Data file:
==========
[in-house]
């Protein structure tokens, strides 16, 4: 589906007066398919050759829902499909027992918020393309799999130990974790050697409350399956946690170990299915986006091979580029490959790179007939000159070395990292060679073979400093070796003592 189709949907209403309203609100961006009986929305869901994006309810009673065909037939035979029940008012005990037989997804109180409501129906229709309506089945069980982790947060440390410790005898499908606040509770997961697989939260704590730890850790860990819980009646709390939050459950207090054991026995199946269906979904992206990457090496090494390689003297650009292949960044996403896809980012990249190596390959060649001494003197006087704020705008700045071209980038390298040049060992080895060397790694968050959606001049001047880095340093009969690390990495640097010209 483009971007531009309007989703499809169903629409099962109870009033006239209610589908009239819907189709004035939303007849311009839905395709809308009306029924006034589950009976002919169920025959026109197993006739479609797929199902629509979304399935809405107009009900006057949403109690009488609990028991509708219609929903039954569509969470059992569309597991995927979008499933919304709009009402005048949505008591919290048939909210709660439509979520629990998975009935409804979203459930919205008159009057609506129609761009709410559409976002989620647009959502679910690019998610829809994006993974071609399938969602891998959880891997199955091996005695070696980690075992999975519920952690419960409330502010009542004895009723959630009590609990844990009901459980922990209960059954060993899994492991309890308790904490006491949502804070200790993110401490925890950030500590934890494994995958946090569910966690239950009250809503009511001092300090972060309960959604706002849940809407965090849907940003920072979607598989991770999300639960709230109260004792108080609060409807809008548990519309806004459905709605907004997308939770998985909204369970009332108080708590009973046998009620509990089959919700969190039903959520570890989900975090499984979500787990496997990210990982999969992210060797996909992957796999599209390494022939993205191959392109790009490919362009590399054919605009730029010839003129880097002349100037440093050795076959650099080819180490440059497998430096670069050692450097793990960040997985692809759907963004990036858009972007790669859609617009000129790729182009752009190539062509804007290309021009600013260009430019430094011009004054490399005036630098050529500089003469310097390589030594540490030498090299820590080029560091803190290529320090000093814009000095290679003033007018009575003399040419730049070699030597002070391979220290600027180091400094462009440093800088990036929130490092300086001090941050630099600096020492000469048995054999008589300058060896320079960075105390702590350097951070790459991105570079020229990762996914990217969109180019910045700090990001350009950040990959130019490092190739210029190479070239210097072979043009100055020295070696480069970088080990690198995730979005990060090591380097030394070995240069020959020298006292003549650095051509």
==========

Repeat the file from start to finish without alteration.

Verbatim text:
[in-house]
């Protein structure tokens, strides 16, 4: 589906007066398919050759829902499909027992918020393309799999130990974790050697409350399956946690170990299915986006091979580029490959790179007939000159070395990292060679073979400093070796003592 189709949907209403309203609100961006009986929305869901994006309810009673065909037939035979029940008012005990037989997804109180409501129906229709309506089945069980982790947060440390410790005898499908606040509770997961697989939260704590730890850790860990819980009646709390939050459950207090054991026995199946269906979904992206990457090496090494390689003297650009292949960044996403896809980012990249190596390959060649001494003197006087704020705008700045071209980038390298040049060992080895060397790694968050959606001049001047880095340093009969690390990495640097010209 483009971007531009309007989703499809169903629409099962109870009033006239209610589908009239819907189709004035939303007849311009839905395709809308009306029924006034589950009976002919169920025959026109197993006739479609797929199902629509979304399935809405107009009900006057949403109690009488609990028991509708219609929903039954569509969470059992569309597991995927979008499933919304709009009402005048949505008591919290048939909210709660439509979520629990998975009935409804979203459930919205008159009057609506129609761009709410559409976002989620647009959502679910690019998610829809994006993974071609399938969602891998959880891997199955091996005695070696980690075992999975519920952690419960409330502010009542004895009723959630009590609990844990009901459980922990209960059954060993899994492991309890308790904490006491949502804070200790993110401490925890950030500590934890494994995958946090569910966690239950009250809503009511001092300090972060309960959604706002849940809407965090849907940003920072979607598989991770999300639960709230109260004792108080609060409807809008548990519309806004459905709605907004997308939770998985909204369970009332108080708590009973046998009620509990089959919700969190039903959520570890989900975090499984979500787990496997990210990982999969992210060797996909992957796999599209390494022939993205191959392109790009490919362009590399054919605009730029010839003129880097002349100037440093050795076959650099080819180490440059497998430096670069050692450097793990960040997985692809759907963004990036858009972007790669859609617009000129790729182009752009190539062509804007290309021009600013260009430019430094011009004054490399005036630098050529500089003469310097390589030594540490030498090299820590080029560091803190290529320090000093814009000095290679003033007018009575003399040419730049070699030597002070391979220290600027180091400094462009440093800088990036929130490092300086001090941050630099600096020492000469048995054999008589300058060896320079960075105390702590350097951070790459991105570079020229990762996914990217969109180019910045700090990001350009950040990959130019490092190739210029190479070239210097072979043009100055020295070696480069970088080990690198995730979005990060090591380097030394070995240069020959020298006292003549650095051509």